June 2021
Volume 62, Issue 8
Open Access
ARVO Annual Meeting Abstract  |   June 2021
How do RA and SLE patients differ while on long-term hydroxychloroquine therapy?
Author Affiliations & Notes
  • Manlong Xu
    Ophthalmology and Visual Sciences, University of Alberta, Edmonton, Alberta, Canada
  • Ian M MacDonald
    Ophthalmology and Visual Sciences, University of Alberta, Edmonton, Alberta, Canada
  • Footnotes
    Commercial Relationships   Manlong Xu, None; Ian MacDonald, None
  • Footnotes
    Support  None
Investigative Ophthalmology & Visual Science June 2021, Vol.62, 193. doi:
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      Manlong Xu, Ian M MacDonald; How do RA and SLE patients differ while on long-term hydroxychloroquine therapy?. Invest. Ophthalmol. Vis. Sci. 2021;62(8):193.

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      © ARVO (1962-2015); The Authors (2016-present)

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Purpose : The long-term use of hydroxychloroquine (HCQ) can cause irreversible retinopathy. We performed a prospective study to investigate whether rheumatoid arthritis (RA) and systemic lupus erythematosus (SLE) patients differ in their resilience to HCQ toxicity.

Methods : Patients with RA and SLE referred to the Eye Institute of Alberta and screened for HCQ retinopathy were identified prospectively over a 20-month period. All patients underwent multifocal electroretinography (mfERG), fundus photography, fundus autofluorescence and spectral-domain optical coherence tomographic (OCT) imaging as part of their visits. Data collected included clinical diagnosis, age, sex, HCQ use (daily dose, total dose, duration of use), co-morbid maculopathy, and tamoxifen use. Patients with co-morbid maculopathy were excluded from the analysis. Patients who received a total dose of ≥2kg of HCQ and had no evidence of retinopathy were a priori referred as the “resilient group”.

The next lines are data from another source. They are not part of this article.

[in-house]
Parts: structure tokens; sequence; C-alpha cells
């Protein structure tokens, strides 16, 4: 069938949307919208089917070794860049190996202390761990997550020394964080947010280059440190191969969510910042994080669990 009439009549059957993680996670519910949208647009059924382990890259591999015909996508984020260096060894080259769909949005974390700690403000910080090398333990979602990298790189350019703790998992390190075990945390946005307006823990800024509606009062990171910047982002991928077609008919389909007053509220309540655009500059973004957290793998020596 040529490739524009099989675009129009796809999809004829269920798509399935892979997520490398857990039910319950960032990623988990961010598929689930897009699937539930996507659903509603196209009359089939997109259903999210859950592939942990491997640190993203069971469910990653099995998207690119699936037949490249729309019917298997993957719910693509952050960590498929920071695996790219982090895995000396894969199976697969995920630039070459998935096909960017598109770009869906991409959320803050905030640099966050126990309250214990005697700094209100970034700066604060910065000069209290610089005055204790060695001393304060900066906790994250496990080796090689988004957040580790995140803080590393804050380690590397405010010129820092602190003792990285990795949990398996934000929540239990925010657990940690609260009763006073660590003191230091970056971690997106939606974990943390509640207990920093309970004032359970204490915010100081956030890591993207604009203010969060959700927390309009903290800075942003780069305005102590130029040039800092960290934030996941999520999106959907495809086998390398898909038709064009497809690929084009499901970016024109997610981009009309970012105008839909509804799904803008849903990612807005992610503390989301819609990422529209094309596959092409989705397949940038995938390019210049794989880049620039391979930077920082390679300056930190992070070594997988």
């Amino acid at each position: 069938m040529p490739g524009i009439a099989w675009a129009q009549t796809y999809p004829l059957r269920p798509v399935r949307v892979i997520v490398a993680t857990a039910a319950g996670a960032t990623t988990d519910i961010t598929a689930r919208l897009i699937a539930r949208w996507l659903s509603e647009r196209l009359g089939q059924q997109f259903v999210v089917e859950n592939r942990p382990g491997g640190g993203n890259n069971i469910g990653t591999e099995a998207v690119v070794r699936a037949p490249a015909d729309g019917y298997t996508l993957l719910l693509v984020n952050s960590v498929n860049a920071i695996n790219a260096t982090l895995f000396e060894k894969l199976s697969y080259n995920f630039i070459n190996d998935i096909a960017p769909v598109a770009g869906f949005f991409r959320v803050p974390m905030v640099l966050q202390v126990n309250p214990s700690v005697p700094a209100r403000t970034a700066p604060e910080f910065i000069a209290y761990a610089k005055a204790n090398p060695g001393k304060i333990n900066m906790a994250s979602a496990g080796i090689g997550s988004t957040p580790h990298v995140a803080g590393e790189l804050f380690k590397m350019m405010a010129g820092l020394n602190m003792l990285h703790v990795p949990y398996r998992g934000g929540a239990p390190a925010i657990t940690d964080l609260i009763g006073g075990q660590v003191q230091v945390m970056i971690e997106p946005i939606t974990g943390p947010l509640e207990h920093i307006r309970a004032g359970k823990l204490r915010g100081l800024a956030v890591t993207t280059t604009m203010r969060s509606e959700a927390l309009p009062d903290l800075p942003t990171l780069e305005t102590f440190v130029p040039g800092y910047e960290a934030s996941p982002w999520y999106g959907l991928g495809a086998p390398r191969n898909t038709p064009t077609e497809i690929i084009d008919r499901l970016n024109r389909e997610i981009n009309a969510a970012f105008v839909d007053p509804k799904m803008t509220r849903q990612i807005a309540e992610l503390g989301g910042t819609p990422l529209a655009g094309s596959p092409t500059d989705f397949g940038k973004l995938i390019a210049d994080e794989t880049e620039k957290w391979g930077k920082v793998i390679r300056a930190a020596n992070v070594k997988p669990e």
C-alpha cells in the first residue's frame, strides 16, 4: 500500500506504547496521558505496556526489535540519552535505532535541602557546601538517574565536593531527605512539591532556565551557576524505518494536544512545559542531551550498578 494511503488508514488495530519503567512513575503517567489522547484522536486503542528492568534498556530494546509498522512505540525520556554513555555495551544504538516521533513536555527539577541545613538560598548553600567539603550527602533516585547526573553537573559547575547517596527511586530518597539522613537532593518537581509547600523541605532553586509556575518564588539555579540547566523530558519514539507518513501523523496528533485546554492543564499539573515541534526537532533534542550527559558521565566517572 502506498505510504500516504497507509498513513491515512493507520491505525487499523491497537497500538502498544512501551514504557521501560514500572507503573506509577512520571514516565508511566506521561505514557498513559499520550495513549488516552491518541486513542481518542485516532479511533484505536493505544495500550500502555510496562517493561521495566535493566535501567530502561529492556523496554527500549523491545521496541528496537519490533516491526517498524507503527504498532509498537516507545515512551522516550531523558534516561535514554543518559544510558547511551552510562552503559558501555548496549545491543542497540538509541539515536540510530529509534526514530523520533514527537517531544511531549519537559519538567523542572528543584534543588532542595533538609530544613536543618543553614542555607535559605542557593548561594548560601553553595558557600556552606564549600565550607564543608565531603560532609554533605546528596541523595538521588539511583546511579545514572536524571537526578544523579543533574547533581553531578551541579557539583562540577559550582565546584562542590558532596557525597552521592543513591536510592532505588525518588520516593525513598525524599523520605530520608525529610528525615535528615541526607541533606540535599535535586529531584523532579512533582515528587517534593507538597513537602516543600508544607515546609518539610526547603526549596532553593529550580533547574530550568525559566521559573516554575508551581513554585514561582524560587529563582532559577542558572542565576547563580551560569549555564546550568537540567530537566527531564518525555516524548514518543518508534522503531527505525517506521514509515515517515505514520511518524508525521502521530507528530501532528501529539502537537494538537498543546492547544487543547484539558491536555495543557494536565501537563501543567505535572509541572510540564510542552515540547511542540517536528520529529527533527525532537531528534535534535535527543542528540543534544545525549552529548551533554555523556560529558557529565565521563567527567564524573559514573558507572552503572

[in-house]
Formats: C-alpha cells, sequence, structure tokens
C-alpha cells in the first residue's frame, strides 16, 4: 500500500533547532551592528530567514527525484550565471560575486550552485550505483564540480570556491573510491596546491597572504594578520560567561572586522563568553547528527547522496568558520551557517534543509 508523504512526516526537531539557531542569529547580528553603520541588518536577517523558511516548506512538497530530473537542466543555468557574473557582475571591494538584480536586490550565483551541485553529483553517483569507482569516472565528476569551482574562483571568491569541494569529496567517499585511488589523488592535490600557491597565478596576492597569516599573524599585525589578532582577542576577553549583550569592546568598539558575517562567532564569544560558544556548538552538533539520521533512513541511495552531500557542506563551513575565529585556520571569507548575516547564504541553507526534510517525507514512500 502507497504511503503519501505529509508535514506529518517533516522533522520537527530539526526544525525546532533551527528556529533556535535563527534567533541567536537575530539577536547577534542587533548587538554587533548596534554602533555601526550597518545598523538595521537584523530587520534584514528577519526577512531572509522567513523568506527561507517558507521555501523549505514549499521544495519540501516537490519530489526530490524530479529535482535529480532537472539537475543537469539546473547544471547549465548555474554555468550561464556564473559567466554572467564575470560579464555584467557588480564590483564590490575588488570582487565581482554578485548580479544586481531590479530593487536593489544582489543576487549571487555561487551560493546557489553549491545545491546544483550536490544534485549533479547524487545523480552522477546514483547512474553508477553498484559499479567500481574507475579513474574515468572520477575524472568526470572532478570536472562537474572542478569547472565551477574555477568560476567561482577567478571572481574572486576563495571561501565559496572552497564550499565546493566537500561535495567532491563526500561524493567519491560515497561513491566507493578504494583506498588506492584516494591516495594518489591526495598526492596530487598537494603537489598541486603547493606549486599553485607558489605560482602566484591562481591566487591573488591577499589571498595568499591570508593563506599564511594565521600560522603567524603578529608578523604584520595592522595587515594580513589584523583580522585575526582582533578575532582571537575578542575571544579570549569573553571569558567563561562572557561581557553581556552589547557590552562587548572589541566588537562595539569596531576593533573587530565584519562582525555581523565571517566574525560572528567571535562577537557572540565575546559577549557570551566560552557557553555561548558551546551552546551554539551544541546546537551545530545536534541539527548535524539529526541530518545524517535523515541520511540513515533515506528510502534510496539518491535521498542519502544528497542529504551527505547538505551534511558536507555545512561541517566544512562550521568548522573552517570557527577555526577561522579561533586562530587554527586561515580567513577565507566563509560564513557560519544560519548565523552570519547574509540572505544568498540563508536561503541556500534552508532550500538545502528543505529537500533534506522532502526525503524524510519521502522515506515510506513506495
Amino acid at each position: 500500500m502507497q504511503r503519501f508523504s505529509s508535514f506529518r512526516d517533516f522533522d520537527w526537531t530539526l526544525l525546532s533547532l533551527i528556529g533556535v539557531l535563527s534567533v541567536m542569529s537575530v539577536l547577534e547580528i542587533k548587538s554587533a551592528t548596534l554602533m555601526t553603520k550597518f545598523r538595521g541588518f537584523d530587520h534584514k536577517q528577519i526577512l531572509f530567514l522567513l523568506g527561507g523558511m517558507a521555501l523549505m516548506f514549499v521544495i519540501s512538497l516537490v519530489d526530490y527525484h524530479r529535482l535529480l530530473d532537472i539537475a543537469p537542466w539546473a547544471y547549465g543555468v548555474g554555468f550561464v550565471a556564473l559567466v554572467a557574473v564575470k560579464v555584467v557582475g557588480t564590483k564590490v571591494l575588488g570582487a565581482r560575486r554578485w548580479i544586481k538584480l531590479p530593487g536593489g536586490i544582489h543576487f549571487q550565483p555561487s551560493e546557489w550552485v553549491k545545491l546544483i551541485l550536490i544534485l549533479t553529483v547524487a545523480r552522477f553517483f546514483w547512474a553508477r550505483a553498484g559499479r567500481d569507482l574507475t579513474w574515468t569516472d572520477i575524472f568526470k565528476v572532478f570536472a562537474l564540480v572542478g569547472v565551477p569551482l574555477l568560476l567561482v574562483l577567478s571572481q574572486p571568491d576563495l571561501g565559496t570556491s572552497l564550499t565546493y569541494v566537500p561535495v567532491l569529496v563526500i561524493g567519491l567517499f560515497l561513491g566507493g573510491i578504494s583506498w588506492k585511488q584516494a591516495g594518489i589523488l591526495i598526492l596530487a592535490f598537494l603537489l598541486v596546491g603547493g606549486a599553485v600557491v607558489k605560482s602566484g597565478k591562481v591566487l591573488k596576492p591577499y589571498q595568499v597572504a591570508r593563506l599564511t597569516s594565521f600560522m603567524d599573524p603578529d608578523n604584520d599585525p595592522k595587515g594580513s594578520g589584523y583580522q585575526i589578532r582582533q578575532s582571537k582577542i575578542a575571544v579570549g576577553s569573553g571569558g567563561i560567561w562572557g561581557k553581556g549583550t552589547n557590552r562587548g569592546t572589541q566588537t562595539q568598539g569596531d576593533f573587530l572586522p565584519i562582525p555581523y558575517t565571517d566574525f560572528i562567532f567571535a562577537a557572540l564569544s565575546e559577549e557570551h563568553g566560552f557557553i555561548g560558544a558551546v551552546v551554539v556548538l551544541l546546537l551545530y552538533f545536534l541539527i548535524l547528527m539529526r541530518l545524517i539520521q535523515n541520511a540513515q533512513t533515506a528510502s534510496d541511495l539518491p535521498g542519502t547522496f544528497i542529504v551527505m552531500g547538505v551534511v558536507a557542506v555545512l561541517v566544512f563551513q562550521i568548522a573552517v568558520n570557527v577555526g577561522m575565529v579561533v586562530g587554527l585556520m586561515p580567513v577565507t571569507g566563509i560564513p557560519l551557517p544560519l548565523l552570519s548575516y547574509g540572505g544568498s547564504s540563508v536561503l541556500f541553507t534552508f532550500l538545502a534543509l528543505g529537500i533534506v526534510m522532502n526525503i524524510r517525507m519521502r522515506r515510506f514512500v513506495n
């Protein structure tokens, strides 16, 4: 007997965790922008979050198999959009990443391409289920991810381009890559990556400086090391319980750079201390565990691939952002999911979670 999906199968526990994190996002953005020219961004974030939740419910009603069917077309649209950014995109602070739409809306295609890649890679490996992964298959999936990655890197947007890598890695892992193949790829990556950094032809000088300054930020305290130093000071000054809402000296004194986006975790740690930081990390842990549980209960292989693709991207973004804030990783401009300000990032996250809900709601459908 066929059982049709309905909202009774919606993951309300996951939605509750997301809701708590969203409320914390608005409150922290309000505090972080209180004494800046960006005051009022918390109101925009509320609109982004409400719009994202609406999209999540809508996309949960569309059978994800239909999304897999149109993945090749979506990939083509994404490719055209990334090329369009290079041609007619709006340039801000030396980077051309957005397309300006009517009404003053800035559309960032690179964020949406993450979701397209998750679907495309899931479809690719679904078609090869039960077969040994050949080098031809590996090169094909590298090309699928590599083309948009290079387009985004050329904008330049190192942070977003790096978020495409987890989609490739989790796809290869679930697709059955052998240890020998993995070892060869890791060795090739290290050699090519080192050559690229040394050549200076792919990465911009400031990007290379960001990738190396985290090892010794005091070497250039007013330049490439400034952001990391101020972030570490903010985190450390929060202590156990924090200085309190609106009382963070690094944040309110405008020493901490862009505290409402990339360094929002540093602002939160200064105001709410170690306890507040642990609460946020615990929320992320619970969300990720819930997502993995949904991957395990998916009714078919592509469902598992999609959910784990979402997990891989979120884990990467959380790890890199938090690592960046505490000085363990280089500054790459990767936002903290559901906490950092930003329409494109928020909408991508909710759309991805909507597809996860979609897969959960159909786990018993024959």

Results : A total of 177 patients were recruited in the study; 8 were excluded due to co-morbid maculopathy, leaving 169 (118 RA and 51 SLE) for analysis. Thirty-six patients were in the resilient group. This group had received a significantly higher total dose (2.36±0.45 vs 1.10±0.54 Kg), duration of use (20.01±5.23 vs 10.60±5.11 years), daily dose (4.70±1.53 vs 3.98±1.29 mg/kg body weight), and had a higher proportion of SLE patients (50% vs 25%) compared to the rest of the cohort (all p<0.05). Comparison between RA and SLE patients reveals that the SLE group had received a significantly higher total dose, duration of use, and had a higher percentage of resilient patients (all p<0.05); they were also 5 years younger on average and had more females (both p<0.05). Nevertheless, no significant difference was found in the percentage of resilient patients among different age groups (<50 vs 50-69 vs ≥ 70 years) and between genders (both p>0.05). In terms of HCQ retinopathy cases, the RA group (n=118) had 5 (4.2%) suspect, 1 (0.8%) likely, and 3 (2.5%) confirmed cases of toxicity, whereas, the SLE group (n=51) had only 1 (2.0%) likely case and no suspect or confirmed cases.

Conclusions : While this is a small study, there would appear to be a significant difference between RA and SLE patients as to their relative resilience to HCQ toxicity based on their underlying clinical diagnosis.

This is a 2021 ARVO Annual Meeting abstract.


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